Four bills aimed at cutting state costs raise local concerns

Senators introduced four new bills Monday that would require local governments and schools to pay more for pensions, end two college scholarship programs, and cut the amount that municipalities receive in state funding.

Towns and schools are concerned about the effect on taxes and services.

The first measure, Senate Bill 207, would shift much of the costs of teacher pensions from the state onto local school districts.

Sen. Pete Kelly, R-Fairbanks, during a Senate Finance Committee meeting, March 29, 2016. (Photo by Skip Gray/360 North)
Sen. Pete Kelly, R-Fairbanks, during a Senate Finance Committee meeting. Sen. Anna MacKinnon, R-Eagle River, looks on. (Photo by Skip Gray/360 North)

Fairbanks Republican Sen. Pete Kelly, who supports the change, said he wants to ease the impact on districts.

“Obviously, the state is in pretty difficult times,” Kelly said. “There are some things we simply can’t do anymore. And it’s important, though, that as we recognize those things the state can’t afford to do anymore, that we mitigate the impact on communities and provide as many shock absorbers as we can.”

Association of Alaska Schools Boards Executive Director Norm Wooten said districts fear the effect of the higher costs.

“My members are very concerned,” Wooten said. “There’s some short-term and some long-term uncomfortableness about this. The short term is that districts have already issued teacher contracts. They’re putting the final touches on their budgets and they still don’t know not only what they’re not going to get, but what they’re going to lose.”

In the long term, Wooten said districts could cut programs and lay off staff.

The increased costs would be offset in at least the first year by the second measure, Senate Bill 208. This would phase out two college funding programs: Alaska Performance Scholarships for students with high grades and test scores and Alaska Education Grants for students with financial need.

These programs would be wound down by 2022. A portion of the fund that paid for these programs would be used to lower school districts’ pension contributions.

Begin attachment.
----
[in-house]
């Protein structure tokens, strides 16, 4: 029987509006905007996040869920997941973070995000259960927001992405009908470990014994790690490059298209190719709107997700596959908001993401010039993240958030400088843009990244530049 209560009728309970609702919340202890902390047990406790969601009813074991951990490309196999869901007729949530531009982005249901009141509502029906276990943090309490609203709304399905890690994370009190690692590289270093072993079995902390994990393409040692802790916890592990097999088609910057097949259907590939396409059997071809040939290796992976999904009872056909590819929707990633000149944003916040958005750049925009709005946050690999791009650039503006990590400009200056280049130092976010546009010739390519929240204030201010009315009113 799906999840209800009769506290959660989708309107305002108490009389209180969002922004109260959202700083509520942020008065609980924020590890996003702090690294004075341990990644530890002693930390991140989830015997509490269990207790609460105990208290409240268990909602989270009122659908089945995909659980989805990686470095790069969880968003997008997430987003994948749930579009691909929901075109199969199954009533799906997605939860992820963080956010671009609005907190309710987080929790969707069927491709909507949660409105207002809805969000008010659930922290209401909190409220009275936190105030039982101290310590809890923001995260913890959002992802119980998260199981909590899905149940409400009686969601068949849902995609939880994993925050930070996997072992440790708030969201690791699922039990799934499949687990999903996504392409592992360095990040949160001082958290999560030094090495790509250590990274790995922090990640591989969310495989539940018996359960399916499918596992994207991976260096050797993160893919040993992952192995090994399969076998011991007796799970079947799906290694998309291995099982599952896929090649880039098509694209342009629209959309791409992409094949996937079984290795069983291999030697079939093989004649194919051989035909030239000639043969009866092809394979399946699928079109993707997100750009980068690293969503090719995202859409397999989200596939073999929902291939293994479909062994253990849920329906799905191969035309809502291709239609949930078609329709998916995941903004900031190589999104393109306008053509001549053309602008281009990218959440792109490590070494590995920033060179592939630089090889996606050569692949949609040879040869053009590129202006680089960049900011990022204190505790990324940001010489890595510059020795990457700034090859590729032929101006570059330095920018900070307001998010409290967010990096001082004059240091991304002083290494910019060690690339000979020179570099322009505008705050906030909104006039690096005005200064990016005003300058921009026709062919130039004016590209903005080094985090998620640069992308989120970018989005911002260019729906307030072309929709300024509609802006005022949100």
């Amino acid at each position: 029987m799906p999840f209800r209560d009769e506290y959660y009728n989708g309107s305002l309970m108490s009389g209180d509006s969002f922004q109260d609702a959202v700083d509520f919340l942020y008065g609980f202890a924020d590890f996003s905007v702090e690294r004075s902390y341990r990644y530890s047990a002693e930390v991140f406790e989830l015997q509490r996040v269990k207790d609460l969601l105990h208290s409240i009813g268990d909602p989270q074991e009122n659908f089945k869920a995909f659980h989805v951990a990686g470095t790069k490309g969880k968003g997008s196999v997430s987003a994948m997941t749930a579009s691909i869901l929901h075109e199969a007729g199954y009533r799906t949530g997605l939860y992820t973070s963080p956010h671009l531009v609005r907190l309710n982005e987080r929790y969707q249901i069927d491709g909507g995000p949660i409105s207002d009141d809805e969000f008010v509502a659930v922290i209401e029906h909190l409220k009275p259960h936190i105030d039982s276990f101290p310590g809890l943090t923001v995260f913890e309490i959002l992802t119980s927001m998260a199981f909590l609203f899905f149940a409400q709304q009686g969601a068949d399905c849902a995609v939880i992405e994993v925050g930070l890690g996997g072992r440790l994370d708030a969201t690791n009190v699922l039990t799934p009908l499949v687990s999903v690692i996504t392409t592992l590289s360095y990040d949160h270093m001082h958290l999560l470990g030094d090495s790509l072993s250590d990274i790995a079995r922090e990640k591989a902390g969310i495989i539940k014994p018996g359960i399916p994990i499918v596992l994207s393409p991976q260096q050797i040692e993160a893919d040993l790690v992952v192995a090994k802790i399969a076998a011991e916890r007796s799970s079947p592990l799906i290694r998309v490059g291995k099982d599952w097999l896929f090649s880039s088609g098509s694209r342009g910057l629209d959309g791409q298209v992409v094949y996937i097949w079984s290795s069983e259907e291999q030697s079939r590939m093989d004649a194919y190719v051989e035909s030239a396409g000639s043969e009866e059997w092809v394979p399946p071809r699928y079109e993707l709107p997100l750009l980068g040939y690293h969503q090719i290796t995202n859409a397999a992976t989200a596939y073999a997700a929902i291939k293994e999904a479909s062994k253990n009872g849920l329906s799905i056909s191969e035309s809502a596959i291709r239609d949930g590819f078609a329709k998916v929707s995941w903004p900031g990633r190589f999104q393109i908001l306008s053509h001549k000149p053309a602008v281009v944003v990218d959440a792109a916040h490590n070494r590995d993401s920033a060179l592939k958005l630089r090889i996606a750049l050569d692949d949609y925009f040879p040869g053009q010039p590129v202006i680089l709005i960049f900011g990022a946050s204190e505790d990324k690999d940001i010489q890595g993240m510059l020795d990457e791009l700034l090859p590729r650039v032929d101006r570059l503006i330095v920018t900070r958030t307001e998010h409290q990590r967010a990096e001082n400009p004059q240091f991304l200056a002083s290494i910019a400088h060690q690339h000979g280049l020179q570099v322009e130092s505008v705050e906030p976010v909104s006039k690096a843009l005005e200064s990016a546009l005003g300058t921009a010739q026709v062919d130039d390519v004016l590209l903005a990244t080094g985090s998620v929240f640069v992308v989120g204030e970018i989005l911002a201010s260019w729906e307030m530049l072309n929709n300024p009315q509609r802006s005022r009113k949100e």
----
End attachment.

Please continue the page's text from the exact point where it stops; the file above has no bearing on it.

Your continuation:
The third piece of legislation, Senate Bill 209, would also increase local pension contributions. Municipal and other government bodies that contribute to the Public Employees’ Retirement System would have to pay more. They currently pay the equivalent of 22 percent of salaries, but would have to pay 4.5 percent more by 2018.

Anchorage Mayor Ethan Berkowitz, a former legislator, said the bill was poorly thought out and didn’t include municipal perspectives.

“When they say that everything’s been put on the table, that doesn’t mean you’re carving up the municipalities and treating them like cash cows, and that’s what they’re trying to do right now. That’s not acceptable,” Berkowitz said, adding: “This has not been a process that has included municipal governments. It’s not been a process that’s included taxpayers. It has been a group of legislators operating in a closed room, without adequate input, just trying to solve a math problem.”

The fourth bill, Senate Bill 210, would cut the total amount the state pays to communities as revenue sharing in half. But it would increase the minimum payments to help protect rural communities.

Sen. Lyman Hoffman, D-Bethel, during a Senate Finance Committee meeting, March 29, 2016. (Photo by Skip Gray/360 North)
Sen. Lyman Hoffman, D-Bethel, during a Senate Finance Committee meeting. (Photo by Skip Gray/360 North)

Bethel Senator Lyman Hoffman, a Democrat who caucuses with the majority, said the state can’t afford to continue the program in its present form.

“Assisting those communities – primarily smaller communities throughout the state of Alaska that rely heavily upon the program, that may have 80, 90, 95 percent of their revenues to continue to keep their doors open,” is important, he said. “Whereas larger communities, they may only — this program may be less than 5 percent of their revenue and can … probably make better adjustments.”

Alaska Municipal League Executive Director Kathie Wasserman said the cost of all these changes could be large.

“All I know is that it’s going to be a huge impact,” Wasserman said. “You can’t hand a state bill over to the municipalities, lower the amount of money that they get, and then hand them an extra bill, and not have a huge impact.”

Eagle River Republican Sen. Anna MacKinnon said the bills were a necessary step to help close a state deficit of more than $4 billion. The four bills could provide $100 million, although the fiscal analysis must be completed.

“This suite of bills is attempting to address … a huge hole in Alaska’s budget, and it is a suite of bills that work together,” she said. “There is criticism to be had for any of the bills individually. But our goal is taken as a whole, that these bills will provide an opportunity for communities to understand the magnitude of the problem that the state is facing.”

MacKinnon and Kelly co-chair the Senate Finance Committee. The committee plans to announce opportunities for public testimony on the four bills.

 

Andrew Kitchenman

State Government Reporter, Alaska Public Media & KTOO

State government plays an outsized role in the life of Alaskans. As the state continues to go through the painful process of deciding what its priorities are, I bring Alaskans to the scene of a government in transition.

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